Surrogate Mom Delivers Twins, Accidentally Gives Away Her Own Biological Child

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A series of increasingly bizarre coincidences came together to create one of the weirdest switched-at-birth stories of all time, when a surrogate mother delivered a set of twins and accidentally gave away her biological child in the process.

According to ABC News, California mom Jessica Allen agreed to be a surrogate mother for a couple from China. She received $30,000, which she wanted to use to be able to stay home with her own two children and save for a house. The money would help, and she’d be able to do something nice for a couple struggling to conceive.

Doctors saw two embryos and assumed it was a set of identical twins. It wasn’t.

The couple’s embryo was implanted, and Allen became pregnant. Later, at her six-week ultrasound, doctors discovered two embryos in her uterus. Everyone assumed the initial embryo had split into a set of identical twins. The couple who hired Allen was ecstatic. Allen received an extra $5,000, per her contract, for carrying the second fetus.

In December of last year, Allen delivered what was presumed to be a set of identical twin boys by C-section. Both babies were given to the parents who had hired Allen. Allen says she didn’t even see them after they were delivered.

Later, however, the other parents realized these could not possibly be identical twins. As newborns it was harder to tell, but as they got older, it was clear they did not look anything alike. One baby was Chinese, and the other baby was not. Allen is white and her husband, Wardell Jasper, is Black. They had two biracial children before Allen became a surrogate, and the “twin” baby was starting to look a lot like Allen and Jasper’s two children and nothing like his supposed identical twin.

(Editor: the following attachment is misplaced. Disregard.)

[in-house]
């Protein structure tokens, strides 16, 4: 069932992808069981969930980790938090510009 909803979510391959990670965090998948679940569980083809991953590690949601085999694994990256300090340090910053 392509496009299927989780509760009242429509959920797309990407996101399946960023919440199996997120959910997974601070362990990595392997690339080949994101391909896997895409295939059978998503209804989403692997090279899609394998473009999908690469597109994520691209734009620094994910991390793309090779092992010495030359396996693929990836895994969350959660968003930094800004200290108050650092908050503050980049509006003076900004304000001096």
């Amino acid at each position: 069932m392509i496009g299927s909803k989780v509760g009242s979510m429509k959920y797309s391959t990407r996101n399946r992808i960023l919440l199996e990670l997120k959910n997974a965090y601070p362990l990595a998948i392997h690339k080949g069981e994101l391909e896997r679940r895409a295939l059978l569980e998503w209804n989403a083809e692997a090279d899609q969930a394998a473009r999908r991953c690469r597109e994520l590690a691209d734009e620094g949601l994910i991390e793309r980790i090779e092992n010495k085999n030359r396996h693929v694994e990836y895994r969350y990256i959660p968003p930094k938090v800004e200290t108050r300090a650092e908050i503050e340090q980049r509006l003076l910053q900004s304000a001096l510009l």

The mother who had hired Allen messaged her a photo of the “twins” a month after they were born. “They’re not the same, right?” she asked.

What actually happened was that the Chinese couple’s embryo was implanted, and then Allen’s body released another egg, which was then fertilized by her husband’s sperm. It’s called superfetation and it’s extraordinarily rare. It can happen with IVF or with naturally occurring pregnancies. When it does occur, it usually just results in a set of fraternal twins with different gestational ages. This time it resulted in a set of twins with completely different biological parents.

A DNA test later confirmed that was exactly what had happened.

The other couple did not want Allen and Jasper’s baby, but Allen says she had to go through an emotional nightmare of a court case with the surrogacy agency to get custody of her biological son. At the beginning of February they succeeded. They renamed him Malachi, and now he’s home with his parents and two older brothers.

Allen said the experience was a nightmare, because this was a situation nobody expected, and nobody knew how to handle it. Still, while Allen would warn other surrogate mothers to be cognizant of the idea that the most wildly unexpected things can happen during a pregnancy, Allen says she doesn’t regret being a surrogate, because if she hadn’t done that she wouldn’t have had her son.

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(Image: iStockPhoto / HannamariaH)